No doubt the invention of the electronic solid-state lighting dimmer is a watershed moment for the industry, but it didn’t come easy. Indeed, Lutron founder Joel Spira recalled he burned out one $300 power transistor per day over the course of months during his experimentation to create the electronic dimming ballast.
“I put it into the circuit and ‘bang,’ it died. I was a little vexed by this so I didn’t do anything for the whole day trying to figure out what I did wrong. So the next day I tried it again and after an hour it died. There were six solid months during which every day I burned out a $300 transistor. But I only burned out one a day because we couldn’t afford any more.”
That is just one of the historical nuggets from the archives of CE Pro when Spira sat down with us back in April 2010 on the eve of donating some of his early documentation and products to the Electricity Collection of the National History Museum of the Smithsonian Institution.
Spira reminisced with CE Pro on his early achievements and failures in developing dimming technology prior to earning his first patent on a dimming device back on May 1, 1962. Spira, along with his wife Ruth Rodale Spira, founded Lutron Electronics in 1961.
“An engineer’s life is full of junk… most of it is junk because it doesn’t work,” he chuckled, noting that he had so many experiments that didn’t work that he can’t recall them.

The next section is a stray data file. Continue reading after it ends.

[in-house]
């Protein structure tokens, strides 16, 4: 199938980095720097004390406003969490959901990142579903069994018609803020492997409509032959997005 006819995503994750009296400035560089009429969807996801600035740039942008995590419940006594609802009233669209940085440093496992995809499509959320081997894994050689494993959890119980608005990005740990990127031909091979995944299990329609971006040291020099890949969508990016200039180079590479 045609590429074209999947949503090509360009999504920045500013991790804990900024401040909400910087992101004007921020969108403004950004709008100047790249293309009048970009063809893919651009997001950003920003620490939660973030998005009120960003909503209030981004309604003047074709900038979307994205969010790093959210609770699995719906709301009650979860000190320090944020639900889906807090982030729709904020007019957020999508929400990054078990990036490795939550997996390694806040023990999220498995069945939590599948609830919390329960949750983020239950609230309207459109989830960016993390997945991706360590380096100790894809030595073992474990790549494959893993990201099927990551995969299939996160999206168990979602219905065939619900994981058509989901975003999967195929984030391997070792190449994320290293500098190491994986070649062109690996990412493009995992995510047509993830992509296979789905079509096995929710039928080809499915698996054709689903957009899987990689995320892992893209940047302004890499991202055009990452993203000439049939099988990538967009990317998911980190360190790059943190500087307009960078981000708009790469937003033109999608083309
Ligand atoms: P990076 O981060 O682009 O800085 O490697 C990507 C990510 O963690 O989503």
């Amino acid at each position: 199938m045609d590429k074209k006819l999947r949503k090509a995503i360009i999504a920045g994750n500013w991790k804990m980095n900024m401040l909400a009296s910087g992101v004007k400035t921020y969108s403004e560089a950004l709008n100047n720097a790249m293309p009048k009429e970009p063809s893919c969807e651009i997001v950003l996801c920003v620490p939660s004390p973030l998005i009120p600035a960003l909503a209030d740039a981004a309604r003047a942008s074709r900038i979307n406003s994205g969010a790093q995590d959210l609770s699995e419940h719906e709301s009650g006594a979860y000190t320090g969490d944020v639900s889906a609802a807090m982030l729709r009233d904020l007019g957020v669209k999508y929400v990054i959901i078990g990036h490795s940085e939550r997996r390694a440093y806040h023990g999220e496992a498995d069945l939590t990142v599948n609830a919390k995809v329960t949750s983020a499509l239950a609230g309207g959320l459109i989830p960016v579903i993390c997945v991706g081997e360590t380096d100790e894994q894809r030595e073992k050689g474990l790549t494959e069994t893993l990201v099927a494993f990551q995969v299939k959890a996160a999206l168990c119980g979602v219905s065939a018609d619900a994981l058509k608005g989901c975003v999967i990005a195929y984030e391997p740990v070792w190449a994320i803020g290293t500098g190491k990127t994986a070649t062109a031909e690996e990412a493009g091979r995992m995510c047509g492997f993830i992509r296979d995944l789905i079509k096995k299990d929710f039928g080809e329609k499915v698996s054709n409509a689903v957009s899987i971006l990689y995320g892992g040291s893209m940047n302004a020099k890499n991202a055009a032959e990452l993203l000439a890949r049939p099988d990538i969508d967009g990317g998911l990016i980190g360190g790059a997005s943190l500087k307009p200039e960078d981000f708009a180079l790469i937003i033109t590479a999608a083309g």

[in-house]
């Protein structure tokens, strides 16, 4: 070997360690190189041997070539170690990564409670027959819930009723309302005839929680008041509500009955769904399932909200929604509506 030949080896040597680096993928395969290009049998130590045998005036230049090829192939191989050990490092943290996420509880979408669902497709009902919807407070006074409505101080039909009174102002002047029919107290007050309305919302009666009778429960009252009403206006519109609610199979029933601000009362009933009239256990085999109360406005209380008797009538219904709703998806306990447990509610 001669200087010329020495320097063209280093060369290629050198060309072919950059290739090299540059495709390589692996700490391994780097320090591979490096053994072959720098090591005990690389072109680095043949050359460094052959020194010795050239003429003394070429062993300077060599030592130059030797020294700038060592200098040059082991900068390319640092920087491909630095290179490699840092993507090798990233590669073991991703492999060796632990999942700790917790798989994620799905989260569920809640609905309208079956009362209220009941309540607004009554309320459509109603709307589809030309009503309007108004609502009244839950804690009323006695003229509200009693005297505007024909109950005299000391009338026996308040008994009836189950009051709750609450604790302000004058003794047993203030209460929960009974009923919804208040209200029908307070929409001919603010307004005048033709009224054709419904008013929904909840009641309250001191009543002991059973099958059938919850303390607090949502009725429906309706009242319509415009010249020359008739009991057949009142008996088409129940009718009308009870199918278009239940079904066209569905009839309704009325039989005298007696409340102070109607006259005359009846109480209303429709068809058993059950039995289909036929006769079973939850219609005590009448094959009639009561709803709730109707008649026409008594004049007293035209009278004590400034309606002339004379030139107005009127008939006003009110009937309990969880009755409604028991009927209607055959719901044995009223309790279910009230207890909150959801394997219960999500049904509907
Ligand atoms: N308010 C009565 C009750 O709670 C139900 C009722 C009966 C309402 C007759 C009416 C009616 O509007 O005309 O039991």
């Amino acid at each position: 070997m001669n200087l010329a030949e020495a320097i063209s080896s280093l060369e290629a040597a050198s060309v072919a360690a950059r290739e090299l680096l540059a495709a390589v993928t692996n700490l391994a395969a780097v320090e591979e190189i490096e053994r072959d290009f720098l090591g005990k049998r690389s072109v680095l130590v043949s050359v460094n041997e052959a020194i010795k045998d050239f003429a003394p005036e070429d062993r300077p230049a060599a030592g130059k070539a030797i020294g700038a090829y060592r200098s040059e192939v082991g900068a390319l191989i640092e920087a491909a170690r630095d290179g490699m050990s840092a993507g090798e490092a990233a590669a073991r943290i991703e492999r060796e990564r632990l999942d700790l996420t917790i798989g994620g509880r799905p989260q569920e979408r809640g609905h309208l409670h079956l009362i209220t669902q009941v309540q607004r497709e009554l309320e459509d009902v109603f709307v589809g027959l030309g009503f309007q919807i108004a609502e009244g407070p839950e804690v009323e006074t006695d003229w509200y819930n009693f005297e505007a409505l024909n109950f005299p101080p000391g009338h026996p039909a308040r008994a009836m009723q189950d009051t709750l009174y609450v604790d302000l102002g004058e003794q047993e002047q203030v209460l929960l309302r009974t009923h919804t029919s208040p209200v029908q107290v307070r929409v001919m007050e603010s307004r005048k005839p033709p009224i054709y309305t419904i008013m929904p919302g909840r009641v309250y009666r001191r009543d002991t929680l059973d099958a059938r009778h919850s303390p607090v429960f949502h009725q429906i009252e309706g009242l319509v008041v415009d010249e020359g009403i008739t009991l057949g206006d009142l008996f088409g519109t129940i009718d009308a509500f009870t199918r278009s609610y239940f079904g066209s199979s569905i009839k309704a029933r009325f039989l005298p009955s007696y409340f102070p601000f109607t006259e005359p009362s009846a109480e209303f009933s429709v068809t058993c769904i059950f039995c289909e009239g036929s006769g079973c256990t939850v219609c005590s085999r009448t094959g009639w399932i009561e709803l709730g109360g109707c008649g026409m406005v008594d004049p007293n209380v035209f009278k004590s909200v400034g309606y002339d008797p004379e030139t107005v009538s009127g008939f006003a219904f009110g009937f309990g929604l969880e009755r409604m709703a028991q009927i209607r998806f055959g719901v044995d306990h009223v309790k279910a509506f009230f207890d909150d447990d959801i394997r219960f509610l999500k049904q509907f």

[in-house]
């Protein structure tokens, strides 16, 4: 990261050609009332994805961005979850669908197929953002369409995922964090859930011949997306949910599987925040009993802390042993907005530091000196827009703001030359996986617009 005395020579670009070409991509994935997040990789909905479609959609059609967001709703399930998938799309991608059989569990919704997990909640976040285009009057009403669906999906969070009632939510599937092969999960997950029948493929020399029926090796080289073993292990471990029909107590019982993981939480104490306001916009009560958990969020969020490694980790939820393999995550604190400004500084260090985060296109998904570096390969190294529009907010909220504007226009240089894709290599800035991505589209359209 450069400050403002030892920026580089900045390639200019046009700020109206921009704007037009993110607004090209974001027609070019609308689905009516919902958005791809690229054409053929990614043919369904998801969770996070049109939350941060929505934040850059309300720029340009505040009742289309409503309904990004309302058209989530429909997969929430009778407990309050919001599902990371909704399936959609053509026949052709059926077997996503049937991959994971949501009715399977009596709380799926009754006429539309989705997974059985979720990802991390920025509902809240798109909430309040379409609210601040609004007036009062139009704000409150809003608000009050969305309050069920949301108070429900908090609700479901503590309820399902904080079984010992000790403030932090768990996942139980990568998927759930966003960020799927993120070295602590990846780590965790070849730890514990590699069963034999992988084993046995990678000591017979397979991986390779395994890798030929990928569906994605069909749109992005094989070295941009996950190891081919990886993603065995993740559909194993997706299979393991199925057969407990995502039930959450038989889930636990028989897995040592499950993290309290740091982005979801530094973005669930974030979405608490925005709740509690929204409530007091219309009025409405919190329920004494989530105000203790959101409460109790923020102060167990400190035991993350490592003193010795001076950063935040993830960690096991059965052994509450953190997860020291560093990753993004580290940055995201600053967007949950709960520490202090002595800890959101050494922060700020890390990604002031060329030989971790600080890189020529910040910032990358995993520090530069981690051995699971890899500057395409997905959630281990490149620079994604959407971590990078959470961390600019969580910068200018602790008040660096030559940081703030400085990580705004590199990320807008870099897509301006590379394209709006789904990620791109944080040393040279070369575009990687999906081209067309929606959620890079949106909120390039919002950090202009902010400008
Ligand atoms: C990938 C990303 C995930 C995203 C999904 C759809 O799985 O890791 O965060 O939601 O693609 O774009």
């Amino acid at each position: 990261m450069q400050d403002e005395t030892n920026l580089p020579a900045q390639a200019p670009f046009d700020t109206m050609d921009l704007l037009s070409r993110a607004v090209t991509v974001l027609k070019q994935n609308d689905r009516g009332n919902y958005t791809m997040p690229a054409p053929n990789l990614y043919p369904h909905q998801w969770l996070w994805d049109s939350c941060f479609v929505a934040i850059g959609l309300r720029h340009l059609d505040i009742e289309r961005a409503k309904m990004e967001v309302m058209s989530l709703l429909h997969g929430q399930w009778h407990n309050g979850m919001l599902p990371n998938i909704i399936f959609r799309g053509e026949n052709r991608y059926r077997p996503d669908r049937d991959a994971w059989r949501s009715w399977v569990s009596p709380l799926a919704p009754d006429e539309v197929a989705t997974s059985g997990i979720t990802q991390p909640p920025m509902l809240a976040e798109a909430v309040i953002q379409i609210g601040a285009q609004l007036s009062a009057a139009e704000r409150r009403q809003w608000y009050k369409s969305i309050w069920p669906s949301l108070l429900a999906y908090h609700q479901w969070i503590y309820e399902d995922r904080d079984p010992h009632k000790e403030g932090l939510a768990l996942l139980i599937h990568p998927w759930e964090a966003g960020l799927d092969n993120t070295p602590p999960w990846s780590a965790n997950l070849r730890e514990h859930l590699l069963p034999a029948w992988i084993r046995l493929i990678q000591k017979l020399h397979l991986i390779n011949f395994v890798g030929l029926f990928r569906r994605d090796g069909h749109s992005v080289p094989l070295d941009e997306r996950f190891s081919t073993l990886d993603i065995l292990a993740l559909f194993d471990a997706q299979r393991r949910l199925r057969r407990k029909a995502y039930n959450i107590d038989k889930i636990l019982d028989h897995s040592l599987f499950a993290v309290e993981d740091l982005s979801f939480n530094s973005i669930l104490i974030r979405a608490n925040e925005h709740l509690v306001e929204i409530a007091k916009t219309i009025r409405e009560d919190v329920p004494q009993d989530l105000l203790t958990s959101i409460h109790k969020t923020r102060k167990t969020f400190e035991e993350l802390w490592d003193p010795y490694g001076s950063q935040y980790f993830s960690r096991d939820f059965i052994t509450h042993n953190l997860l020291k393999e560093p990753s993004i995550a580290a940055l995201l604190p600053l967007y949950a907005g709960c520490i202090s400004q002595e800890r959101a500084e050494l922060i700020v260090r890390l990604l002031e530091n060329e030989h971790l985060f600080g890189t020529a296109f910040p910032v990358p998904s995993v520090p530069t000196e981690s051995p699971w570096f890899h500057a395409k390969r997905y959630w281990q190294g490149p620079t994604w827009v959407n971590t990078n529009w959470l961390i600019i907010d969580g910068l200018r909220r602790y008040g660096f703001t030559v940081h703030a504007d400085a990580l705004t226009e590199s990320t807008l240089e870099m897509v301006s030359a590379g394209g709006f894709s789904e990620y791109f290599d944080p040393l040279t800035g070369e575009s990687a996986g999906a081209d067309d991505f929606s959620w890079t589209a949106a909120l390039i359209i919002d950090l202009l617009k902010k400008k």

He recalled that when he first invented the Lutron dimmer, he looked at the number of households in the United States and said to himself, “Gee… this could be a reasonable business.”
Nearly 50 years after inventing the first solid-state electronic dimming device at Lutron, Spira donated his notebooks and other materials to the Smithsonian with his family, friends, and Lutron employees there for the ceremony.
The Lutron materials now are housed in the museum’s Electricity Collection, which documents, preserves, and presents the history of electrical science and many electrical technologies.
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The Electricity Collection consists of more than 25,000 objects and is located on the National Mall in Washington, D.C.
Joel Spira died in April 2015 at the age of 88. Ruth Spira passed away in September 2019 at the age of 90.
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